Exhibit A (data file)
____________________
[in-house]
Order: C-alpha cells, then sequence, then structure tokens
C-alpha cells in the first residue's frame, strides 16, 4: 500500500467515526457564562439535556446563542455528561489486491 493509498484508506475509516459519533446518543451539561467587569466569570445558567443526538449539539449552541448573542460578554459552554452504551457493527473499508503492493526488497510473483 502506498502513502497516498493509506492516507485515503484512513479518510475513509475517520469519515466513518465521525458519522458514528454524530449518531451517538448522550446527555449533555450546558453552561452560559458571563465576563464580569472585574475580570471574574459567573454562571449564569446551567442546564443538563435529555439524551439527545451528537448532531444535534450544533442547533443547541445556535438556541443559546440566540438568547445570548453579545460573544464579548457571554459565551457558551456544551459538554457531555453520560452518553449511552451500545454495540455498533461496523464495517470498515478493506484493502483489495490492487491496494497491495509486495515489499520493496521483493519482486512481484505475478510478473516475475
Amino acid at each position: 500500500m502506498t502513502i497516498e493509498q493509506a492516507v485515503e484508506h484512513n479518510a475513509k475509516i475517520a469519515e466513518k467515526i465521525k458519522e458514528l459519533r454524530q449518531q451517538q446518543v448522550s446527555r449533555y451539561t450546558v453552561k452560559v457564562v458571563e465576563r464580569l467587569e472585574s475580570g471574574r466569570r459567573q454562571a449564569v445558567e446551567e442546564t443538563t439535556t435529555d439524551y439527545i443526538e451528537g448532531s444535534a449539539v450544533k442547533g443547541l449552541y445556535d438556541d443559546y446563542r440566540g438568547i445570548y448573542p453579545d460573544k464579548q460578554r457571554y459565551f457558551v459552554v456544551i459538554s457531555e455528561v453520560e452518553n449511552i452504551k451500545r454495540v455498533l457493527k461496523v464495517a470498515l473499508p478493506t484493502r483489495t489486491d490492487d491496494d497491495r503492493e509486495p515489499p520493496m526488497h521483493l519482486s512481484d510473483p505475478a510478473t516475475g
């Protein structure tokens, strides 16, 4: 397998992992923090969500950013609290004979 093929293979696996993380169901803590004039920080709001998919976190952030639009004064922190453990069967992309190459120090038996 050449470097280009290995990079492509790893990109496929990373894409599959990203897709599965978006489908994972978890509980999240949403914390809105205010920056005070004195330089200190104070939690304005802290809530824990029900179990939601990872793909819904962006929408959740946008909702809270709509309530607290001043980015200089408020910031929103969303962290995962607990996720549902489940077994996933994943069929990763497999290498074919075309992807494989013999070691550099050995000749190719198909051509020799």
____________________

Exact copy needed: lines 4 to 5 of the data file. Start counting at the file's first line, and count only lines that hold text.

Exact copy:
Amino acid at each position: 500500500m502506498t502513502i497516498e493509498q493509506a492516507v485515503e484508506h484512513n479518510a475513509k475509516i475517520a469519515e466513518k467515526i465521525k458519522e458514528l459519533r454524530q449518531q451517538q446518543v448522550s446527555r449533555y451539561t450546558v453552561k452560559v457564562v458571563e465576563r464580569l467587569e472585574s475580570g471574574r466569570r459567573q454562571a449564569v445558567e446551567e442546564t443538563t439535556t435529555d439524551y439527545i443526538e451528537g448532531s444535534a449539539v450544533k442547533g443547541l449552541y445556535d438556541d443559546y446563542r440566540g438568547i445570548y448573542p453579545d460573544k464579548q460578554r457571554y459565551f457558551v459552554v456544551i459538554s457531555e455528561v453520560e452518553n449511552i452504551k451500545r454495540v455498533l457493527k461496523v464495517a470498515l473499508p478493506t484493502r483489495t489486491d490492487d491496494d497491495r503492493e509486495p515489499p520493496m526488497h521483493l519482486s512481484d510473483p505475478a510478473t516475475g
């Protein structure tokens, strides 16, 4: 397998992992923090969500950013609290004979 093929293979696996993380169901803590004039920080709001998919976190952030639009004064922190453990069967992309190459120090038996 050449470097280009290995990079492509790893990109496929990373894409599959990203897709599965978006489908994972978890509980999240949403914390809105205010920056005070004195330089200190104070939690304005802290809530824990029900179990939601990872793909819904962006929408959740946008909702809270709509309530607290001043980015200089408020910031929103969303962290995962607990996720549902489940077994996933994943069929990763497999290498074919075309992807494989013999070691550099050995000749190719198909051509020799």